How does Explorer calculate the “Date” of a file?

Raymond Chen

Windows File Explorer has a column called “Date”. Not “Date created” or “Date modified”. Just “Date”. What is “Date”?

The “Date” is what Explorer thinks is the most relevant date for the item in question. And what determines that relevance depends on what kind of file it is.

Note that this table is not contractual. If you are looking to get this Date value programmatically, keep reading.

Kind Example Primary Secondary Tertiary
Music .mp3 DateAcquired   DateEncoded
Picture .jpg DateTaken    
Document .pdf DateSaved DateModified  
Movie (?) DateAcquired   DateEncoded
Recorded TV .dvr-ms OriginalBroadcastDate DateReleased DateEncoded
Video .mp4 DateReleased DateEncoded DateAcquired
Email .eml DateReceived DateSent  
Contact .vcf DateModified DateCreated  
Calendar .ics StartDate    
Task (?) StartDate    
Folder   DateCreated    

Some of the file extensions are given as question marks because Windows doesn’t come with any built-in declarations for those kinds, but applications can register new extensions for specific kinds, and it’s possible that you’ve installed a program that does say “Oh, yeah, my files are movies.”

The system first looks for a value associated with the primary property. If no value is found, then it looks for the secondary. If still not found, then it looks for the tertiary. If nothing works, then system chooses the earlier of the DateCreated or DateModified.

If you want to get this value programmatically, then the thing not to do is to try to replicate the above table, because the details of that table can change as the shell team decides to tweak its heuristics.

Instead, use the shell data model and query the System.ItemDate property, also known as PKEY_ItemDate. Here’s a sample. Note that all error checking has been elided for simplicity of exposition.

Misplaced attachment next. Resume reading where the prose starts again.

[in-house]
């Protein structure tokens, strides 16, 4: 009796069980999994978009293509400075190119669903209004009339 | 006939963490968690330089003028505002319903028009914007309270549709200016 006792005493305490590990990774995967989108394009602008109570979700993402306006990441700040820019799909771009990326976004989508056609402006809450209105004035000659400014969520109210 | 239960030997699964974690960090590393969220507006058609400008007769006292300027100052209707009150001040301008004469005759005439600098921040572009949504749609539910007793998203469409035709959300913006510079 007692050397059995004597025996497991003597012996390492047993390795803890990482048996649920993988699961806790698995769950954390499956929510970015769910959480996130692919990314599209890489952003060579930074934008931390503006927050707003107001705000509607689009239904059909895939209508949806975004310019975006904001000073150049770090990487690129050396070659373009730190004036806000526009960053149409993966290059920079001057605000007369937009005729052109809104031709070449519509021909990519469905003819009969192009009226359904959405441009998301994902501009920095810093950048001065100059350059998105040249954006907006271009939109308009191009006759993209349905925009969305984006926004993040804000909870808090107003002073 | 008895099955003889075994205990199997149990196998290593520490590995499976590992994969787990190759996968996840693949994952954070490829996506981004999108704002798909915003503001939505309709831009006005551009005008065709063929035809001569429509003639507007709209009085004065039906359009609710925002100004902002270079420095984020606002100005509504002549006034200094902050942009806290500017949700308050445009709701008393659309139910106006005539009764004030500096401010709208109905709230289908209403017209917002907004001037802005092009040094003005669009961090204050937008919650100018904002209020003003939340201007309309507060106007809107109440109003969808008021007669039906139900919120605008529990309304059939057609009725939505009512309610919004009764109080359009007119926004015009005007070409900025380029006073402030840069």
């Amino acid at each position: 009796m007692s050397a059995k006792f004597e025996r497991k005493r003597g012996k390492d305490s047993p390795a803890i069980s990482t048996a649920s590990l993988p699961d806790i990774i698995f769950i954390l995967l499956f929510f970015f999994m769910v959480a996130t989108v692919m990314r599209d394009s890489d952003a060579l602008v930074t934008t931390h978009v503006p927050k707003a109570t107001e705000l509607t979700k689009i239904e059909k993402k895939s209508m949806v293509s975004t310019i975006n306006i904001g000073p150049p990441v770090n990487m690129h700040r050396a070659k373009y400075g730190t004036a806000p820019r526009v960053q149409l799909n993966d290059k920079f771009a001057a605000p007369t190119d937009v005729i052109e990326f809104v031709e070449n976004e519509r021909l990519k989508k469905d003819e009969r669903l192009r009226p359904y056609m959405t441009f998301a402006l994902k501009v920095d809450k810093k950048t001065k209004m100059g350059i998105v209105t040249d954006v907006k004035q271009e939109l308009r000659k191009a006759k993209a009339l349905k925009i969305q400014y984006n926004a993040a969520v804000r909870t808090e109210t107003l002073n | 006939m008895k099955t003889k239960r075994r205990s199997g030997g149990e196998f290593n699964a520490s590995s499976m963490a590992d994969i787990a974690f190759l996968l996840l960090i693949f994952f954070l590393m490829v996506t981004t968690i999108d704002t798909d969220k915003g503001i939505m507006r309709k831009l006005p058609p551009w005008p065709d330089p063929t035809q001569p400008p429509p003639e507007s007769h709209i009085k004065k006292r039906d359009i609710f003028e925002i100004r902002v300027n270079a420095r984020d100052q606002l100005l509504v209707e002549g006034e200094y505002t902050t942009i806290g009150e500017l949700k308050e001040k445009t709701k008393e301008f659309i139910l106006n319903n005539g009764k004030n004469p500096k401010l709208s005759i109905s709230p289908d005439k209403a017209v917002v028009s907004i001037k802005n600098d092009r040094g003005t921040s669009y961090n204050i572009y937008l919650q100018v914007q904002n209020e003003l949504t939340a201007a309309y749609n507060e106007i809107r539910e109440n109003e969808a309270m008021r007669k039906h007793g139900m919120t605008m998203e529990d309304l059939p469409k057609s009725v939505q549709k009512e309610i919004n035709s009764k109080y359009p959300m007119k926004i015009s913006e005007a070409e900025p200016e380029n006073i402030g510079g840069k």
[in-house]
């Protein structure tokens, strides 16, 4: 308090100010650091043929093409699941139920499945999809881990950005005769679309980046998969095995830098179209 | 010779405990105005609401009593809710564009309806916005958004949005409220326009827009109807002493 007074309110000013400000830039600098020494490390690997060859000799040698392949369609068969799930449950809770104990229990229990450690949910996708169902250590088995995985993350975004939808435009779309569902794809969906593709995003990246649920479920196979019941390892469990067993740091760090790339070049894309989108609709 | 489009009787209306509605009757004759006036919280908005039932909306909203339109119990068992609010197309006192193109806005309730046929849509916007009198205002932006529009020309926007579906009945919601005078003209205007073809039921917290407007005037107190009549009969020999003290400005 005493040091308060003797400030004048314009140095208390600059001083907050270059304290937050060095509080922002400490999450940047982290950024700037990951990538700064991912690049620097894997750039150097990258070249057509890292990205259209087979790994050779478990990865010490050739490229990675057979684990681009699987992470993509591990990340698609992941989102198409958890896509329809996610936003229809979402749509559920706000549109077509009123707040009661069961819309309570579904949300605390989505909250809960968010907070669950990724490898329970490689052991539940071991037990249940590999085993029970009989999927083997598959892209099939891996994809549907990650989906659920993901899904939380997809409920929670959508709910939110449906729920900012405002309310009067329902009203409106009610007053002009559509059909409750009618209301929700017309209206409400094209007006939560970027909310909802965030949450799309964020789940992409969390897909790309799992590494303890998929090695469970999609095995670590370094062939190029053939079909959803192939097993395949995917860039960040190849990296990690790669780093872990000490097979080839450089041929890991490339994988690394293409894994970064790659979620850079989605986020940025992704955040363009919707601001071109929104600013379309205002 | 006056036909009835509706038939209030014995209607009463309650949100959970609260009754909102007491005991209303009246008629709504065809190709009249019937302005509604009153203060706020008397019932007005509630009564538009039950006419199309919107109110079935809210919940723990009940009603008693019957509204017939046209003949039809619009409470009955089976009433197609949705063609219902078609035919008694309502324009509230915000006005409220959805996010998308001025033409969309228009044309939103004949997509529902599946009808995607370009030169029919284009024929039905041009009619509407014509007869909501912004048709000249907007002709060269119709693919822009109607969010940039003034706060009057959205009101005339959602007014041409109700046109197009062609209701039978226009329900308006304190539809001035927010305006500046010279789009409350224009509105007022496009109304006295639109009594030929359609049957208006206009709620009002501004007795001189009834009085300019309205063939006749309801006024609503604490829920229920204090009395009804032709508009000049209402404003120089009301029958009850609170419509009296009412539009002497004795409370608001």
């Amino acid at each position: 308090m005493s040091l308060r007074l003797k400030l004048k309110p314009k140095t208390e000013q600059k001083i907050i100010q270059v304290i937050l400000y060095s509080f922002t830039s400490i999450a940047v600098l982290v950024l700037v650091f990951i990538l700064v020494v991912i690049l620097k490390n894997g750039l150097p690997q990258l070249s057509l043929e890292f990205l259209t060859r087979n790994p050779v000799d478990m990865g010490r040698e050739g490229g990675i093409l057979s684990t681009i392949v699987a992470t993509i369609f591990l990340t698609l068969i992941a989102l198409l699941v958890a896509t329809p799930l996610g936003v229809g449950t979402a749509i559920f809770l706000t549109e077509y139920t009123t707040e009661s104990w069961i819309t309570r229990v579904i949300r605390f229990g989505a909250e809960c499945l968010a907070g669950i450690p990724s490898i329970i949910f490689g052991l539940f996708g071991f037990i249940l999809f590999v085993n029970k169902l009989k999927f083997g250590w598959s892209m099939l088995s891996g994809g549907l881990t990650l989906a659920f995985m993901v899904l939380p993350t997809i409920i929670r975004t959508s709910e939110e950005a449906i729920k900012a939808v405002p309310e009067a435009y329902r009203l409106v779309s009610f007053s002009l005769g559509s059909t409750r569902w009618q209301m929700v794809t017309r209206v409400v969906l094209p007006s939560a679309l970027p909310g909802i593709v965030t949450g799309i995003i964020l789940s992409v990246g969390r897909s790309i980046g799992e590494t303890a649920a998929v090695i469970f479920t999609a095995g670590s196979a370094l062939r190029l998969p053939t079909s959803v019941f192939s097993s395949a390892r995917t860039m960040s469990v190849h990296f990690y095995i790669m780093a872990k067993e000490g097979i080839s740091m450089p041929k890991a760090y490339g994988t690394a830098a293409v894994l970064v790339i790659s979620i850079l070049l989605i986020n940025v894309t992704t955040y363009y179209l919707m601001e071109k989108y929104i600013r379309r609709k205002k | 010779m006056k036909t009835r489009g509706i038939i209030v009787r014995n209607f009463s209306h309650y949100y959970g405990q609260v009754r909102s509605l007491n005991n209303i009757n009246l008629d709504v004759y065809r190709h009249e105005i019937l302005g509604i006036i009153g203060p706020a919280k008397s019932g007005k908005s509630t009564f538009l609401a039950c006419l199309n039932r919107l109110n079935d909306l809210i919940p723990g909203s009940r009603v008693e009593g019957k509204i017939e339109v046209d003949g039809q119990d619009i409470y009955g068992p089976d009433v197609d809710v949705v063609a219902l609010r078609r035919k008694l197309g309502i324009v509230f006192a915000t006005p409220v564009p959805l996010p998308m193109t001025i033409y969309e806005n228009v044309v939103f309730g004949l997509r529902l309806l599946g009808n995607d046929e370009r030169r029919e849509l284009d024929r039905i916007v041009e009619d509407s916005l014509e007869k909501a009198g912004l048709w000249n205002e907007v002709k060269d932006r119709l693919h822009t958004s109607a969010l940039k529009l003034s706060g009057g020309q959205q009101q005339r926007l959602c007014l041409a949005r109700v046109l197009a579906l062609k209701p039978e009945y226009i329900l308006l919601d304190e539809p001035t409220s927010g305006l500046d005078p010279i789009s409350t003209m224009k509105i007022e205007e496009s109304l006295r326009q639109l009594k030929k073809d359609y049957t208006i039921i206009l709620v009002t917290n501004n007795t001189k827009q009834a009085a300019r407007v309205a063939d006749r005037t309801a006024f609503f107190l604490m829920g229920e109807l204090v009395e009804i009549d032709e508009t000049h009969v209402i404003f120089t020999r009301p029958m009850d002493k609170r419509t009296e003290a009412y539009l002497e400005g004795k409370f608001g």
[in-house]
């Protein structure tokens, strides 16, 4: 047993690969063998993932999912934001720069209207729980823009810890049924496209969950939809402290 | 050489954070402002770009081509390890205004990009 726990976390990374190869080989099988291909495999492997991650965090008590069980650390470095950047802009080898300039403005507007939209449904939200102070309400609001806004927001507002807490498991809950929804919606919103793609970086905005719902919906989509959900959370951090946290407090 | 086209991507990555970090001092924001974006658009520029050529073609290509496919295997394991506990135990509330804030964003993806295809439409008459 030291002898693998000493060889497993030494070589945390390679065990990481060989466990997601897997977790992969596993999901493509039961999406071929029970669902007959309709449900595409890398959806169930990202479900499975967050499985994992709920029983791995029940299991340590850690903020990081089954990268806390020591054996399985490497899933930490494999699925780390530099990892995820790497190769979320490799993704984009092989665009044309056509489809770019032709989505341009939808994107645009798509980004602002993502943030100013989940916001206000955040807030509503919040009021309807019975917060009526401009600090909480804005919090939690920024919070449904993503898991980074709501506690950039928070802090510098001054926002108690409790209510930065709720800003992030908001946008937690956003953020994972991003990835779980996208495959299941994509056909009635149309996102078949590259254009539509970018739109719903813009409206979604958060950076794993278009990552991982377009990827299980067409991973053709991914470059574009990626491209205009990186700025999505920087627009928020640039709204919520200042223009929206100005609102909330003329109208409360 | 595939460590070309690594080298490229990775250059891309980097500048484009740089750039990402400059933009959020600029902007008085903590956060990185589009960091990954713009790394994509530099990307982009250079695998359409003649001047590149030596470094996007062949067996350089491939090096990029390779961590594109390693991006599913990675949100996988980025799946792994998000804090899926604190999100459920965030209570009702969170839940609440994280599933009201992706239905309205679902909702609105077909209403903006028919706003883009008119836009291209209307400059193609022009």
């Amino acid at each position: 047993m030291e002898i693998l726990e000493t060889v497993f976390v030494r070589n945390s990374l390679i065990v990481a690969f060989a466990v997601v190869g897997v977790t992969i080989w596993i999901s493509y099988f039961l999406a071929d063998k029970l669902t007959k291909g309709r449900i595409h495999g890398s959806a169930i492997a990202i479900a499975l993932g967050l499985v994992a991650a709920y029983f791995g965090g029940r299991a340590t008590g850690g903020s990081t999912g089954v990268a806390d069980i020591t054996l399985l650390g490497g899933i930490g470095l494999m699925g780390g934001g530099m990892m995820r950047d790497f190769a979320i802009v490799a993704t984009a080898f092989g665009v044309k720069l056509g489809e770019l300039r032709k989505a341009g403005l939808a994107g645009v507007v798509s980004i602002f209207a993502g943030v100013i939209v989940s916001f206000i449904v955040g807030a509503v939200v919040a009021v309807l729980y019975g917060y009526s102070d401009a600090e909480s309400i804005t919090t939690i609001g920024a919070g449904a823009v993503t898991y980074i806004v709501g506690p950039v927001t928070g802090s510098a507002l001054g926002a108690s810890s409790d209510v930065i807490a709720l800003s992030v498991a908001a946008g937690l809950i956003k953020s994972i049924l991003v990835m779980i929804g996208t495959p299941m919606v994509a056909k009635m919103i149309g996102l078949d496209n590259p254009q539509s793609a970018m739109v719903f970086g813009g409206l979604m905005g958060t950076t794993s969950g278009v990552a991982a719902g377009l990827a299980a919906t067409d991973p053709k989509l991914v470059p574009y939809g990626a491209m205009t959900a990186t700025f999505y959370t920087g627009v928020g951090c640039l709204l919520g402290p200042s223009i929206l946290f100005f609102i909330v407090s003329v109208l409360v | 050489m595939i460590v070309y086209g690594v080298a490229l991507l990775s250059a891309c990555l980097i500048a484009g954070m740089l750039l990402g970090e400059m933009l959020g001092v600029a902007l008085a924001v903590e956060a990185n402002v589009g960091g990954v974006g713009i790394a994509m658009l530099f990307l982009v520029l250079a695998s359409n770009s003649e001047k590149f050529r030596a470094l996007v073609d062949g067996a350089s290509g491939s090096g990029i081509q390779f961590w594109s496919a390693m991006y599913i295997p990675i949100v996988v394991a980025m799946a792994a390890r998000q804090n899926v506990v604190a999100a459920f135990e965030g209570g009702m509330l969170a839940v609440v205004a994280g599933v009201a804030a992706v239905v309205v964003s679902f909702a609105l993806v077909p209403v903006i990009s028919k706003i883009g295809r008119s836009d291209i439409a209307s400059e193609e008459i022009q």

void PrintFileDate(PCWSTR fullPath)
    CComPtr<IShellItem2> item2;
    SHCreateItemFromParsingName(fullPath, nullptr, IID_PPV_ARGS(&item2));
    FILETIME ft{};
    item->GetFileTime(PKEY_ItemDate, &ft);
    wchar_t buffer[256];
    SHFormatDateTimeW(&ft, nullptr, buffer, 256);
    wprintf("%ls\n", buffer);


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  • Johan Hanson 0

    How is this presented to the user?

    It would be nice if there was a tooltip that explained what kind of date it is when you hover the mouse pointer over it.

    Also, if all files in a folder are the same kind, the column name could reflect that.

  • Gunnar Dalsnes 0

    Why not DateReleased for mp3?

  • Henke37 0

    Of course, the real question is how you programmatically ask which underlying property the shell picked this time.

    • Raymond ChenMicrosoft employee Author 1

      If you care, then don’t use PKEY_ItemDate. Use one of the explicit dates. The purpose of PKEY_ItemDate is “Give me a date that is most likely to match what the user considers to be the date of the thing.”

  • Sigge Mannen 1

    Who would be interested in anything other than Date Modified. Nice with some shell stuff, i missed the “real” win32 articles πŸ™‚

    • skSdnW · Edited 0

      For TV and pictures, the date from metadata makes more sense than some minor modification to the file or media container.

      DateAcquired I don’t agree with however. I care a lot more about when a song was released, not when I purchased it. MSDN says “For example, this data is used as the main sorting axis for the virtual folder New Music, which enables people to browse the latest additions to their collection.” which makes sense for such a specific folder but not for files in generic folders.

      • Mystery Man 1

        DateAcquired I don’t agree with however. I care a lot more about when a song was released, not when I purchased it.

        Most songs don’t have it. Music metadata and MP4 format provision for a Year field but no app puts a year, month, day, hour, minute, second, and millisecond in there. Imagine looking at your music and thinking, “Gee, why do these musicians always release on the midnight of the first of January?”

      • skSdnW 0

        Some tag with the full ISO date. Either way, the point is to sort roughly by release date, especially when dealing with a single artist.

  • Simon Mourier 0

    And that explains why displaying “Date” in a newly opened Shell folder can take so long if it contains video files for example, it’s because the Shell (or maybe some 3rd party extensions) goes spelunking into the item’s metadata to determine the “Date”. If you un-choose that “Date” column and choose DateModified instead, everything is faster, but maybe makes less sense πŸ™‚

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